• http://twitter.com/rawiya rawiya

    i've been avoiding twilight for years but i think i'm going to give in and give it a shot.

    if i become obsessed, i'll blame you, leigh.

    • http://www.facebook.com/wingedthing Leigh Alexander

      i definitely became obsessed, it was one of those things where i was like 'gonna watch this to make fun of it/hate it' and suddenly turned into me watching the movies like 5x

      • http://twitter.com/rawiya rawiya

        that's what i did with harry potter!

      • http://www.facebook.com/wingedthing Leigh Alexander

        yep, me too, except twilight is straight up garbage and even more addictive

  • http://hbgwhem.tumblr.com/ hbgwhem.tumblr.com

    In Real Life: On the day before Thanksgiving last year, I went to see New Moon with a girl that I hooked up with the night before, and my mother at a mall that they wanted to make 'the greenest in America' but then they ran out of money to build it so it was just a colossal waste of resources. Seeing New Moon with my girl and my mom was a pretty good way to relieve the “Tom, why is there a strange girl at our dinnertable who looks like she's going to puke?” vibes that the day started with. I went back to Jersey after Thanksgiving and rationalized it by saying I was just 'protecting her' by leaving. She didn't show up in a yellow sports car with hot ass Ashley Greene to make sure that I didn't expose myself to a crowd so I deemed the relationship not Twilighty enough and we don't talk now. For Christmas that year, my mother buys me 'New Moon' trading cards.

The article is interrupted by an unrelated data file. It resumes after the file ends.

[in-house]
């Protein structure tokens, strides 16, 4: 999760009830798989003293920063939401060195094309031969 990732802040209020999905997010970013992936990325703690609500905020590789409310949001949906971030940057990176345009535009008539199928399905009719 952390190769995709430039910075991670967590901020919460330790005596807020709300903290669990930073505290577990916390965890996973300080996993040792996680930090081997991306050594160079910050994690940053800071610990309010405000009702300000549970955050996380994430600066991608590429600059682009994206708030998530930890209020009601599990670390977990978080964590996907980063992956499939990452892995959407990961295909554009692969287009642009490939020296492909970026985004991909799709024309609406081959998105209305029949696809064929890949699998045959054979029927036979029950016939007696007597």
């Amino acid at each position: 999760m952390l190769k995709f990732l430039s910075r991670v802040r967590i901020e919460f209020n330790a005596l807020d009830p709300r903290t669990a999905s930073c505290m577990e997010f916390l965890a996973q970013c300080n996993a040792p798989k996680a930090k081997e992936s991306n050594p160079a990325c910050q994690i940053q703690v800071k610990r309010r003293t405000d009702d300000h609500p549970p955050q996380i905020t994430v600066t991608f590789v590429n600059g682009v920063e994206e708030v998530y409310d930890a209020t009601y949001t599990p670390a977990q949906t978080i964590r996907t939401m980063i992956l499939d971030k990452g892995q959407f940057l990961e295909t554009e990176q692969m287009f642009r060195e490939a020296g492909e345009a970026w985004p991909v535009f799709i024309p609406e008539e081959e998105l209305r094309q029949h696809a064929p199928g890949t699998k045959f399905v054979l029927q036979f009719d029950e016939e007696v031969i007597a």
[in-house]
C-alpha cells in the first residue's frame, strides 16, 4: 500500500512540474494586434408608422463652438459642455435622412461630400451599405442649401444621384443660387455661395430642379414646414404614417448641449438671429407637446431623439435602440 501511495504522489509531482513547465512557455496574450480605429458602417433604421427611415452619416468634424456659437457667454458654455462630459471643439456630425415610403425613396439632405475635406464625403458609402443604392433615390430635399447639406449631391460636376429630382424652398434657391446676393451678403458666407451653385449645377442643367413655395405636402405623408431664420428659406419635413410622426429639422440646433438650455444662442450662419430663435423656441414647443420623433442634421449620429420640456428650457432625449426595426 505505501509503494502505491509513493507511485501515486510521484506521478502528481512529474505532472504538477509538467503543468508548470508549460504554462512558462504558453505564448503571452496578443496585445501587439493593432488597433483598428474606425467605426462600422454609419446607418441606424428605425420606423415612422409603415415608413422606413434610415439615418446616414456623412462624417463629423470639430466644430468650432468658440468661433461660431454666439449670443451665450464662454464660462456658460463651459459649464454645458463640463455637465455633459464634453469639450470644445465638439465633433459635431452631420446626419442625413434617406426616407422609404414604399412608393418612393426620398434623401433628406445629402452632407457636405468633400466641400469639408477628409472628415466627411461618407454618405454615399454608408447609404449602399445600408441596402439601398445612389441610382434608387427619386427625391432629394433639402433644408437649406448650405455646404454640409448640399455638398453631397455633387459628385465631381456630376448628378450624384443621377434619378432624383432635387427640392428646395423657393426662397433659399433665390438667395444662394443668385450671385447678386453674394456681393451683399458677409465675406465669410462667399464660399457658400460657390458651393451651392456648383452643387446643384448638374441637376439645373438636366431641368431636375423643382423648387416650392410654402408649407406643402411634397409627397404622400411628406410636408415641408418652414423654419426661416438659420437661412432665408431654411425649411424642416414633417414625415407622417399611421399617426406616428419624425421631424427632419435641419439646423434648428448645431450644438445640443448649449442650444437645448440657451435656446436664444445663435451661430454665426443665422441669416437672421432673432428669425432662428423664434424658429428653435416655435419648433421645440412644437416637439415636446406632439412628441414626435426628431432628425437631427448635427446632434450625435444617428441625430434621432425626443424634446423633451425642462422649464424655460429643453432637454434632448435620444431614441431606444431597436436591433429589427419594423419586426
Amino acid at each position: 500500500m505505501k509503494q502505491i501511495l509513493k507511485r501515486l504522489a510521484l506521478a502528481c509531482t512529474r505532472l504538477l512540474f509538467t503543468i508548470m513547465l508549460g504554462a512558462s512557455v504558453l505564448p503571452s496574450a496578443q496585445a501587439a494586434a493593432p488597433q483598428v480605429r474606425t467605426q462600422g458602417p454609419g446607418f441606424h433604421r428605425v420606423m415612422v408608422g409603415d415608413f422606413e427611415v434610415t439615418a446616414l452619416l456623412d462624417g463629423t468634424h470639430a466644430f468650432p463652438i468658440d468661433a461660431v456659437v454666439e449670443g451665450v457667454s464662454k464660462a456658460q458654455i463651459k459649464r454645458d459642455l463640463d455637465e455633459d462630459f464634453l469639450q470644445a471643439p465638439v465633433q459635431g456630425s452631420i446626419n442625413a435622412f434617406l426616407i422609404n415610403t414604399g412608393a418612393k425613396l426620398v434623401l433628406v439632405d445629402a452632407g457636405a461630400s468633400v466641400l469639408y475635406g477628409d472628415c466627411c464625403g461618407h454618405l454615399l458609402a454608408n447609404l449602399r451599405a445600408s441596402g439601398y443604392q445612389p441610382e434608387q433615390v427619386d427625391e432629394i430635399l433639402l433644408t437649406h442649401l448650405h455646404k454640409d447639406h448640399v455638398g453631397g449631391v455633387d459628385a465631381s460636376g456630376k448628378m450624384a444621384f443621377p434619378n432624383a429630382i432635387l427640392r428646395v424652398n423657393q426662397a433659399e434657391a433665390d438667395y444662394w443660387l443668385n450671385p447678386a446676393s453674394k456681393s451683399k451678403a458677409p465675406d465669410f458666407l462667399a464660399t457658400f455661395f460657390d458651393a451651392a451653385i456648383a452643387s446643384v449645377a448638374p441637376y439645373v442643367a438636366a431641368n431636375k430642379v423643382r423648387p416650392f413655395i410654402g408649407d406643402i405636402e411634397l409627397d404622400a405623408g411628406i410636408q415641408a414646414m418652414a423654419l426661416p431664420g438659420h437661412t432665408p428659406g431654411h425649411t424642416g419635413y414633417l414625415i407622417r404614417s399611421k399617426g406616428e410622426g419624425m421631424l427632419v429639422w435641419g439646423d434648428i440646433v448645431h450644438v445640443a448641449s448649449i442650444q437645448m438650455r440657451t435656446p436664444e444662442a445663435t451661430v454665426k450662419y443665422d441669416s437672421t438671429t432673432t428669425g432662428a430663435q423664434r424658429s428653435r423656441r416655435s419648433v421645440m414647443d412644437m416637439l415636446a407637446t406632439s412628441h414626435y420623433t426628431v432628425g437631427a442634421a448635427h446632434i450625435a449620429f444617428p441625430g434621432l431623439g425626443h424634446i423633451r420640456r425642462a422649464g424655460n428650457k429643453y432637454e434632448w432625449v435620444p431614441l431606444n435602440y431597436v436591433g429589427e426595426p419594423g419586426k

• http://fedinger.tumblr.com Franny

    My problem with Twilight, as a moderate feminist who has read the books (well, read the first two. Couldn't get past the first 50 pages of the last two.), is not that it extols finding a man and devoting yourself to him, it's all the baggage that comes with it.

    I am all for commitment and devoted relationships and I have no problem with women wanting to be taken care of by men (to an extent); I believe good relationships should make you feel like the truest woman and your man feel like the truest man (or, to speak gender neutrally, truest self). But I cannot forgive Stephanie Meyer for making what is essentially abuse seem okay. I was intrigued by the reversal of gender norms with the man insisting the relationship remain chaste but using sex to manipulate anyone, man or woman, to do what you want is wrong. This is the exact wrong way to encourage abstinence sexual responsibility. Edward openly feels guilty about being sexually attracted to Bella. I grew up Catholic, I am an expert in guilt surrounding sexuality, and to me, this abstinence parable is just more of the same. I can't even give Stephanie Meyer an A for effort.